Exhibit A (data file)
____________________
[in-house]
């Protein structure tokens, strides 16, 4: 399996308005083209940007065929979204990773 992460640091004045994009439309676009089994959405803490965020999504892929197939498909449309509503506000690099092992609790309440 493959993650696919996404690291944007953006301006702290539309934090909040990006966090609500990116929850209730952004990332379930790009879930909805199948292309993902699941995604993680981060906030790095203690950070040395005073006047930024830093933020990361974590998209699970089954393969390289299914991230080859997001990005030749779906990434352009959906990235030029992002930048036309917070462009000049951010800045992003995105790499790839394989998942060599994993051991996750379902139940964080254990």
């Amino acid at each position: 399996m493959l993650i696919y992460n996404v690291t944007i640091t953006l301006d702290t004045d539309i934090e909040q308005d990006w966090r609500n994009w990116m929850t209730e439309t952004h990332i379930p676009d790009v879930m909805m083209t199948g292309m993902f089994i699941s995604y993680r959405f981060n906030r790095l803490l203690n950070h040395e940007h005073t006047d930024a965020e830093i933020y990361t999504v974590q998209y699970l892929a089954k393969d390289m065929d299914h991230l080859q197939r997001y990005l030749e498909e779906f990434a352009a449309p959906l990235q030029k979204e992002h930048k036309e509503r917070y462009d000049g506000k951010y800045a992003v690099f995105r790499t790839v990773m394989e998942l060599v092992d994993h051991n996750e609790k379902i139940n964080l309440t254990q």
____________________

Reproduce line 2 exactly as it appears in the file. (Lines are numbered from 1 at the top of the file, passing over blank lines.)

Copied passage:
């Protein structure tokens, strides 16, 4: 399996308005083209940007065929979204990773 992460640091004045994009439309676009089994959405803490965020999504892929197939498909449309509503506000690099092992609790309440 493959993650696919996404690291944007953006301006702290539309934090909040990006966090609500990116929850209730952004990332379930790009879930909805199948292309993902699941995604993680981060906030790095203690950070040395005073006047930024830093933020990361974590998209699970089954393969390289299914991230080859997001990005030749779906990434352009959906990235030029992002930048036309917070462009000049951010800045992003995105790499790839394989998942060599994993051991996750379902139940964080254990």